Gornitzky represents Audio Pixels Holdings Ltd. in the dismissal of a 500 million NIS derivative suit
Gornitzky successfully represented Audio Pixels Holdings Ltd. (an Australian public company) as well as its Israeli subsidiary, Audio Pixels, officers of the company and additional parties involved, in the dismissal of a motion to approve a derivative suit against them, in the amount of NIS 500 million.
Lod District Court (the honorable Judge Dr. Borenstein) dismissed the motion to file a derivative suit against Audio Pixels, in the amount of approximately NIS 500 million, in relation to the claim of alleged technology theft, concerning unique developments in the audio field.
The technology to which the motion refers to is in fact a unique technology for the manufacturing of speakers, developed by Audio Pixels, based on micro electromagnetic structures (MEMS) and not on the customary classic speaker components in today's industry, which is expected to provide unprecedented performance in the field of audio. Several months ago, Audio Pixels reported a cooperation agreement for the production of chips together with the Israeli company TowerJazz. Recently, the company also proceeded to report to its investors its progress in the developmental stages, along with the unique cooperation with Bar Ilan University, in a project aimed at assisting the blind in sight analysis via the use of part of the technology it is developing.
At the beginning of 2013, Amir Baron, a software engineer, filed a request for the approval of a derivative suit against Audio Pixels Holdings Limited, its Israeli subsidiary, Audio Pixels, and several other executive officers at Audio Pixels along with other individuals involved.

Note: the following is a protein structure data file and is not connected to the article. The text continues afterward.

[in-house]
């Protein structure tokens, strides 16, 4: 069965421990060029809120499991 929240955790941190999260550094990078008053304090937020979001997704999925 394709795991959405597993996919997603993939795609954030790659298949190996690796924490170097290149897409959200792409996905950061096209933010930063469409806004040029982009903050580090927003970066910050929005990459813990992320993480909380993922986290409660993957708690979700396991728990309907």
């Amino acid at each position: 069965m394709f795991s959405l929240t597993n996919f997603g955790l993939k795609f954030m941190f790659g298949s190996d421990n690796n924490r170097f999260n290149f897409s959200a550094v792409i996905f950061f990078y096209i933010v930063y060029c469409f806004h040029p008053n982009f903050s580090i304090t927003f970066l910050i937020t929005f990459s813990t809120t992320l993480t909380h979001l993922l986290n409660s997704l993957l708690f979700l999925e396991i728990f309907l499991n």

Within the framework of the motion to approve a derivative suit, filed in the amount of about NIS 500 million, it was claimed that the intellectual property used by Audio Pixels belongs in fact to an Israeli Start-up company called B-4 (no longer active today, in which Baron worked together with the respondents) and that one of the respondents, who left B-4 in 2006, took the technology with him and used it, together with other respondents, in order to establish Audio Pixels, and in practice, the technology used by Audio Pixels today is B-4's intellectual property.
In a lengthy and detailed ruling, the court dismissed the motion to approve a derivative suit .
Furthermore, the court determined that taking into account that B-4 is at the end of the road and that the purpose of the suit is to serve the personal interests of the share -holders, it cannot be determined that the purpose of the suit is indeed in favor of the company. Furthermore, the court ruled that the petitioner's good-faith should be questioned.
Due to these reasons, the court decided to dismiss the motion to file a derivative suit and to impose the expenses on the petitioner.